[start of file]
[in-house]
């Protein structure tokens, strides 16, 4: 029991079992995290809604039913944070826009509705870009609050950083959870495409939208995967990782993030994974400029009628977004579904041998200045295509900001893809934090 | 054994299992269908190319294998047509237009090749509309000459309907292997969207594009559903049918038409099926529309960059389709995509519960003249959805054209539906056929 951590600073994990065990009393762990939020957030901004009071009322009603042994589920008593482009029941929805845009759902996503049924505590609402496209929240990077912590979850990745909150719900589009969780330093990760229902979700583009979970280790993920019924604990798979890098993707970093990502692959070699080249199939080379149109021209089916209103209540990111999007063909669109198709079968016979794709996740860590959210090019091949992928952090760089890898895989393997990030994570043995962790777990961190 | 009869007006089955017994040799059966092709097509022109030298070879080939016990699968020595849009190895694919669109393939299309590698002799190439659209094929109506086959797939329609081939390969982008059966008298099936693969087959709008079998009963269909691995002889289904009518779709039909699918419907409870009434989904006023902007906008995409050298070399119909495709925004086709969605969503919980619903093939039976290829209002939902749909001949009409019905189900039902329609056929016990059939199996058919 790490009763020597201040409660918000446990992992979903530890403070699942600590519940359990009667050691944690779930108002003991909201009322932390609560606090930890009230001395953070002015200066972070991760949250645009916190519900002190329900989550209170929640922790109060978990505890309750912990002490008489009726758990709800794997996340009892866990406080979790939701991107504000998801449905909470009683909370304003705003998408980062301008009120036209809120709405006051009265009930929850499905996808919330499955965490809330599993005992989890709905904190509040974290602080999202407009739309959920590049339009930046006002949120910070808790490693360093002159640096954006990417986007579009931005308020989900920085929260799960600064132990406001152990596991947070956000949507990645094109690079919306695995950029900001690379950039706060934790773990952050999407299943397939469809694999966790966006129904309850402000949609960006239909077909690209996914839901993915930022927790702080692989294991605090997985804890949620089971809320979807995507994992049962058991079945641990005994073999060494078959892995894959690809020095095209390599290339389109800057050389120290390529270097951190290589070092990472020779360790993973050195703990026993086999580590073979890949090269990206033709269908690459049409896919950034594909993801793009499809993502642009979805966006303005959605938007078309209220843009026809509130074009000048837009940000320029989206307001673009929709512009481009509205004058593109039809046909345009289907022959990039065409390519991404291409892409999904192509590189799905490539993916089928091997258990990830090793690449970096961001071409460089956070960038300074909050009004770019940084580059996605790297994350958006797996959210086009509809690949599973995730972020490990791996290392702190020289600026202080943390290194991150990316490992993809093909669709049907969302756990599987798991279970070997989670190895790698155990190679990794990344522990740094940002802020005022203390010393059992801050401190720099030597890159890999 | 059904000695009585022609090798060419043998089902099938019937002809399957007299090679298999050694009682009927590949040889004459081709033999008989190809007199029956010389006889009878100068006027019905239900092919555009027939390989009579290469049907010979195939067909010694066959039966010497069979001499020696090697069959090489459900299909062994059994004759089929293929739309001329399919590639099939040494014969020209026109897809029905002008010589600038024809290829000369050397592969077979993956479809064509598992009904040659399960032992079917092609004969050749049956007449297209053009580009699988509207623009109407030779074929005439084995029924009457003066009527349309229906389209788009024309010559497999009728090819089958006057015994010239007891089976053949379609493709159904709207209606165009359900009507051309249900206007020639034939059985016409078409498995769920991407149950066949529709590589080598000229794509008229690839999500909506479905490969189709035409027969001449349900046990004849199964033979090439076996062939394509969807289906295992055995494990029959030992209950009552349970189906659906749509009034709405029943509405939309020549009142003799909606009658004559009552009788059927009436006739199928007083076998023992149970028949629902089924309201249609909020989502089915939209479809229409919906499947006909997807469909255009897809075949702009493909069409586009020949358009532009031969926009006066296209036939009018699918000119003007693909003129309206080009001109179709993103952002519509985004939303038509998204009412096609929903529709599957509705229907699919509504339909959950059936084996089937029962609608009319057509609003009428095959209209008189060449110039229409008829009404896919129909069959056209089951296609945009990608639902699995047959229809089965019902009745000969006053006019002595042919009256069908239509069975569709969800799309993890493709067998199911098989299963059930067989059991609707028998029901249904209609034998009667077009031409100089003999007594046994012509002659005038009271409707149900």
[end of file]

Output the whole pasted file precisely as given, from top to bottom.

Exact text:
[in-house]
């Protein structure tokens, strides 16, 4: 029991079992995290809604039913944070826009509705870009609050950083959870495409939208995967990782993030994974400029009628977004579904041998200045295509900001893809934090 | 054994299992269908190319294998047509237009090749509309000459309907292997969207594009559903049918038409099926529309960059389709995509519960003249959805054209539906056929 951590600073994990065990009393762990939020957030901004009071009322009603042994589920008593482009029941929805845009759902996503049924505590609402496209929240990077912590979850990745909150719900589009969780330093990760229902979700583009979970280790993920019924604990798979890098993707970093990502692959070699080249199939080379149109021209089916209103209540990111999007063909669109198709079968016979794709996740860590959210090019091949992928952090760089890898895989393997990030994570043995962790777990961190 | 009869007006089955017994040799059966092709097509022109030298070879080939016990699968020595849009190895694919669109393939299309590698002799190439659209094929109506086959797939329609081939390969982008059966008298099936693969087959709008079998009963269909691995002889289904009518779709039909699918419907409870009434989904006023902007906008995409050298070399119909495709925004086709969605969503919980619903093939039976290829209002939902749909001949009409019905189900039902329609056929016990059939199996058919 790490009763020597201040409660918000446990992992979903530890403070699942600590519940359990009667050691944690779930108002003991909201009322932390609560606090930890009230001395953070002015200066972070991760949250645009916190519900002190329900989550209170929640922790109060978990505890309750912990002490008489009726758990709800794997996340009892866990406080979790939701991107504000998801449905909470009683909370304003705003998408980062301008009120036209809120709405006051009265009930929850499905996808919330499955965490809330599993005992989890709905904190509040974290602080999202407009739309959920590049339009930046006002949120910070808790490693360093002159640096954006990417986007579009931005308020989900920085929260799960600064132990406001152990596991947070956000949507990645094109690079919306695995950029900001690379950039706060934790773990952050999407299943397939469809694999966790966006129904309850402000949609960006239909077909690209996914839901993915930022927790702080692989294991605090997985804890949620089971809320979807995507994992049962058991079945641990005994073999060494078959892995894959690809020095095209390599290339389109800057050389120290390529270097951190290589070092990472020779360790993973050195703990026993086999580590073979890949090269990206033709269908690459049409896919950034594909993801793009499809993502642009979805966006303005959605938007078309209220843009026809509130074009000048837009940000320029989206307001673009929709512009481009509205004058593109039809046909345009289907022959990039065409390519991404291409892409999904192509590189799905490539993916089928091997258990990830090793690449970096961001071409460089956070960038300074909050009004770019940084580059996605790297994350958006797996959210086009509809690949599973995730972020490990791996290392702190020289600026202080943390290194991150990316490992993809093909669709049907969302756990599987798991279970070997989670190895790698155990190679990794990344522990740094940002802020005022203390010393059992801050401190720099030597890159890999 | 059904000695009585022609090798060419043998089902099938019937002809399957007299090679298999050694009682009927590949040889004459081709033999008989190809007199029956010389006889009878100068006027019905239900092919555009027939390989009579290469049907010979195939067909010694066959039966010497069979001499020696090697069959090489459900299909062994059994004759089929293929739309001329399919590639099939040494014969020209026109897809029905002008010589600038024809290829000369050397592969077979993956479809064509598992009904040659399960032992079917092609004969050749049956007449297209053009580009699988509207623009109407030779074929005439084995029924009457003066009527349309229906389209788009024309010559497999009728090819089958006057015994010239007891089976053949379609493709159904709207209606165009359900009507051309249900206007020639034939059985016409078409498995769920991407149950066949529709590589080598000229794509008229690839999500909506479905490969189709035409027969001449349900046990004849199964033979090439076996062939394509969807289906295992055995494990029959030992209950009552349970189906659906749509009034709405029943509405939309020549009142003799909606009658004559009552009788059927009436006739199928007083076998023992149970028949629902089924309201249609909020989502089915939209479809229409919906499947006909997807469909255009897809075949702009493909069409586009020949358009532009031969926009006066296209036939009018699918000119003007693909003129309206080009001109179709993103952002519509985004939303038509998204009412096609929903529709599957509705229907699919509504339909959950059936084996089937029962609608009319057509609003009428095959209209008189060449110039229409008829009404896919129909069959056209089951296609945009990608639902699995047959229809089965019902009745000969006053006019002595042919009256069908239509069975569709969800799309993890493709067998199911098989299963059930067989059991609707028998029901249904209609034998009667077009031409100089003999007594046994012509002659005038009271409707149900």